There’s insider knowledge, insider experience. The questions just come off differently because of it. There’s just a different vibe to a comic asking another comic about their worst bomb versus a journalist doing it. There’s a different expectation in question about the answer. There’s a different understanding of the answer that’s given.

Fair point. At the same time, I couldn’t shake the feeling that you and your writers were poking fun at the idea that Good Talk is an interview show. It’s little things and moments, like short jokes or asides, that stand out. Like when you ask Nick Kroll about something, and before he has a chance to answer, you bust out the “Who Cares?” siren. So, yes, you’re having these “inside baseball” conversations, but you’re also lampooning them.

It totally makes sense. Yeah, I can’t take anything that seriously. We started with the concept of making this an interview show, but then I decided that I was going to break out of that. I would just be like, “No, I want to say this. I should be saying this one thing instead of that.” My instinct is to make it a joke and take it in different directions. So, we started with the structure of an interview show and thought, “What if we got sick of it and wanted to play around with the format instead?” It then becomes a game of “what if?” One of the most enjoyable parts of making the show was that aspect of it. Like, “What if Charlie Rose got sick of doing the show and went insane?” That was our blueprint.

Good Talk sports a killer writer’s room. Raj Desai, Megan Gailey, Patrick Keane, Jacqueline Novak and Mo Welch all worked on this. What was that dynamic like?

In the beginning, we didn’t have a pilot. There was no pilot for the show. They just wanted us to do six episodes, so we really had to create it from scratch. To do that, I brought two writers on at first. We didn’t audition anyone. I knew the people I wanted to work with and I brought them on. One was Raj, who’s an old roommate of mine and used to tour with me. He wrote for Sarah Silverman’s I Love You, America and some other shows. I also brought on Megan. She’s a wonderful comedian and she helped me and Raj create the show.

We just kept asking ourselves questions and trying to figure out what worked and what didn’t. Many of the show’s cornerstones came from the first couple of weeks we worked on it, then I brought on Jacqueline, Patrick, and Mo toward the end. The show evolved as we started taping it. Lots of things kept changing because we didn’t have the pilot experience and the foundation that comes with it, and that’s exactly how we wanted it to be. We didn’t know how many questions we would need, or not need, or what else we might use for bits here and there. We did some tapings with so many extras that they lasted an hour and a half, and a lot of it just didn’t work at all. And we planned on that because I think there’s no reward without any risk.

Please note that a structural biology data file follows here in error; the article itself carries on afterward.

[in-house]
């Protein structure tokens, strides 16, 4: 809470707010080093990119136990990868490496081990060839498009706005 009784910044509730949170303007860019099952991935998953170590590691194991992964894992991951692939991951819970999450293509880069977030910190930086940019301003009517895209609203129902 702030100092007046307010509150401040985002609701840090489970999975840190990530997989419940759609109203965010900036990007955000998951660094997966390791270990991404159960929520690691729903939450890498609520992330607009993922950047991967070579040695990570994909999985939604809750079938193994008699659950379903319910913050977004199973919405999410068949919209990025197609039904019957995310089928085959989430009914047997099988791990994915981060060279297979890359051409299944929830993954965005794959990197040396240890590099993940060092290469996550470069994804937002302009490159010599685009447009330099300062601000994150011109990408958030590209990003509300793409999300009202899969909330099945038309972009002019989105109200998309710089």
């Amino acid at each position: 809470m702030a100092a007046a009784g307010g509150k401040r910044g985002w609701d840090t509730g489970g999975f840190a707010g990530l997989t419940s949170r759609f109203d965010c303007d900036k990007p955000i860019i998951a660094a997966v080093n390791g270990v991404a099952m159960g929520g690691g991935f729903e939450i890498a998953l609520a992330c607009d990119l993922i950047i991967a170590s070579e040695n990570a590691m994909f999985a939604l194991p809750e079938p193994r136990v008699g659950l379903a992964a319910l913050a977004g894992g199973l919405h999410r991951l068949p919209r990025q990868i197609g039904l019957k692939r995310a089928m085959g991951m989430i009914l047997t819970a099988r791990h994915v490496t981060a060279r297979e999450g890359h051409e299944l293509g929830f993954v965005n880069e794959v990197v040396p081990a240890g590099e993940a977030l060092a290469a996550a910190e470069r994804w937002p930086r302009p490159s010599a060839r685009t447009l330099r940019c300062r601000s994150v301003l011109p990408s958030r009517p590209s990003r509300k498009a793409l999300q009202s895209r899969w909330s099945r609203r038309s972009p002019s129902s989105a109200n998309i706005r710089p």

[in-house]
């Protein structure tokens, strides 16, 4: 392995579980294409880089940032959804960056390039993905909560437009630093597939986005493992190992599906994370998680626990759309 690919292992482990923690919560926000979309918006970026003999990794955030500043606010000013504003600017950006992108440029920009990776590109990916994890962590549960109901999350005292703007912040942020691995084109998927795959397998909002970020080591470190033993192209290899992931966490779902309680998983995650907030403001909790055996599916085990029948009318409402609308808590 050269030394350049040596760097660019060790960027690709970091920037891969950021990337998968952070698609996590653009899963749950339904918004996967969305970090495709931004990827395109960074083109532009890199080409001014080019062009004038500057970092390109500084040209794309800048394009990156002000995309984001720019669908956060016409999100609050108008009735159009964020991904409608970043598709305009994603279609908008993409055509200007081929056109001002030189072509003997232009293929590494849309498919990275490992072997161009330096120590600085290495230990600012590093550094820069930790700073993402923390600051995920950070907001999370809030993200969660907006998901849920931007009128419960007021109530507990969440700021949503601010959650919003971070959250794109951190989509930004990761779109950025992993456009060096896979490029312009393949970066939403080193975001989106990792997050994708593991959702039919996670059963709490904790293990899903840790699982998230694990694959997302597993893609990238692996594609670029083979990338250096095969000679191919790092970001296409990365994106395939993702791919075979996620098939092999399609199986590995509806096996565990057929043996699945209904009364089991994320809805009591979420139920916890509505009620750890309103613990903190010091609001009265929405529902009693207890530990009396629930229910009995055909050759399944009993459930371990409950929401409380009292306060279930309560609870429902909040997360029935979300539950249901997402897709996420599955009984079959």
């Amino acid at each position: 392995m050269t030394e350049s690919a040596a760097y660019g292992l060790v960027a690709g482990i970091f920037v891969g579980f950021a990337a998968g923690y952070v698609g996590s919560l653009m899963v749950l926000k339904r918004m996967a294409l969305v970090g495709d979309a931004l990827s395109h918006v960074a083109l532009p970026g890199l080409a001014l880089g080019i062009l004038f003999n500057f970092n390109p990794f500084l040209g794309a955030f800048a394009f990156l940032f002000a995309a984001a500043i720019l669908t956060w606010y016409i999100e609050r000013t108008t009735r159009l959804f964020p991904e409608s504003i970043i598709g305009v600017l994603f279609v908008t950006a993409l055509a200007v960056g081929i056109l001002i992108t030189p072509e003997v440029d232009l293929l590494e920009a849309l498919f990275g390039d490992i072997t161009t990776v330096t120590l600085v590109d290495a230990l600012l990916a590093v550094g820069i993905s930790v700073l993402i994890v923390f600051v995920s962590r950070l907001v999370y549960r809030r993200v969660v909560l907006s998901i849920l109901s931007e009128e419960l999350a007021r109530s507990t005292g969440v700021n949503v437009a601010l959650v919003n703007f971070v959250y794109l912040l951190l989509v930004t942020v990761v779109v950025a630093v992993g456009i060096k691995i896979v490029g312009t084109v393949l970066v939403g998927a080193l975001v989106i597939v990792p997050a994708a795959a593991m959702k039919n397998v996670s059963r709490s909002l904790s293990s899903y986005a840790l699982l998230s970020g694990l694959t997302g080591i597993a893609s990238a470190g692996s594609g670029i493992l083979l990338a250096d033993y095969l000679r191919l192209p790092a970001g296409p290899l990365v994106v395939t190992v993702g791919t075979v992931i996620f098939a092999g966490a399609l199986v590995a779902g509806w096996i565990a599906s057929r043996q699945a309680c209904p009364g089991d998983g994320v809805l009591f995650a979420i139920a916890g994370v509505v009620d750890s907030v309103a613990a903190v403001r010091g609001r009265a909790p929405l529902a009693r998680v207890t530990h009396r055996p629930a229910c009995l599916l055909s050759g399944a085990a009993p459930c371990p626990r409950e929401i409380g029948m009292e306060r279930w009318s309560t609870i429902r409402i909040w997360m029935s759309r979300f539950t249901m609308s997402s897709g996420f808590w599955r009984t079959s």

Wow, an hour and a half of material for a half-hour program? That’s like an extreme version of what a lot of comics end up doing with their stand-up special tapings.

That’s possible. I mean, I never do that. I tape my hour to the hour. My jokes are so short that, to do an hour and a half and throw away half an hour of it just seems insanely wasteful. But I know other comics who do that. I’ve just always almost done it to time.

In many of these episodes, you joke about how you originally wanted to call the show something else, like The Jeselnik Inquisition. In one specific instance that I remember, you admit you didn’t come up with or pick the Good Talk title. Combined with all the other jokes about butting heads with the network, and your previous history with Comedy Central, I was wondering how much of that was “just jokes” and how much was based on reality?

It’s 100 percent based on reality, I’m happy to say. I don’t think the network would even mind my saying that. It’s so goddamn hard to name a TV show, because so many titles have been taken. Even Good Talk was me just throwing up my hands in the air and being like, “Okay, fine, we’ll do Good Talk with Anthony Jeselnik!” It’s generic, but legally we got it through. David Spade and I talked about this in his episode, when we discussed his show Lights Out with David Spade. He said they had a hundred different options before they came to that.

I wanted something a little more unique and fun, but Good Talk is just so generic that I thought, “Yes, it works.” The title has to tell you what the show is and I was like, “But no other shows do that! Game of Thrones doesn’t tell you what Game of Thrones is about. Why are we doing this?” So, I just threw my hands up and gave it to them, and then I tried to mention it in every single episode. And I’m sure that, if we get a second season, I will keep on doing it then. It’s like with The Jeselnik Offensive. I was always talking about doing panels all the time because the network kept telling us, “We want more panel. Let’s do more panel.” I just got sick of hearing the word, so I incorporated that into the show itself. But yeah, every time I mention the title, I’m totally making fun of the network.

You’ve made no bones about the fact that you often butt heads with the network. But it’s happened so often, like in your Jeselnik Offensive example, that when I saw you doing it again in Good Talk, I wasn’t sure if there had actually been more “butting heads” or if you were just poking fun at your notoriety.

Absolutely both. Though the only time we butted heads at all, and “butted heads” is strong term for it, was when we were discussing the title. We just kept going back and forth for such a long time that I thought it was so ridiculous. I designed this show so that I wouldn’t be butting heads with Comedy Central anymore. I’d butted heads with them so much on The Jeselnik Offensive that I did an entire Netflix special about it. If I’m coming back to the network, if I’m going back to TV, then I don’t want to fight with execs anymore. I don’t want to fight with standards and practices again. I want to just be able to do the show that I want. I want to make it fun for me and the guest. Hopefully, that fun translates to the viewers.

‘Good Talk with Anthony Jeselnik’ premieres Friday, September 6th at 11 p.m. ET/PT on Comedy Central.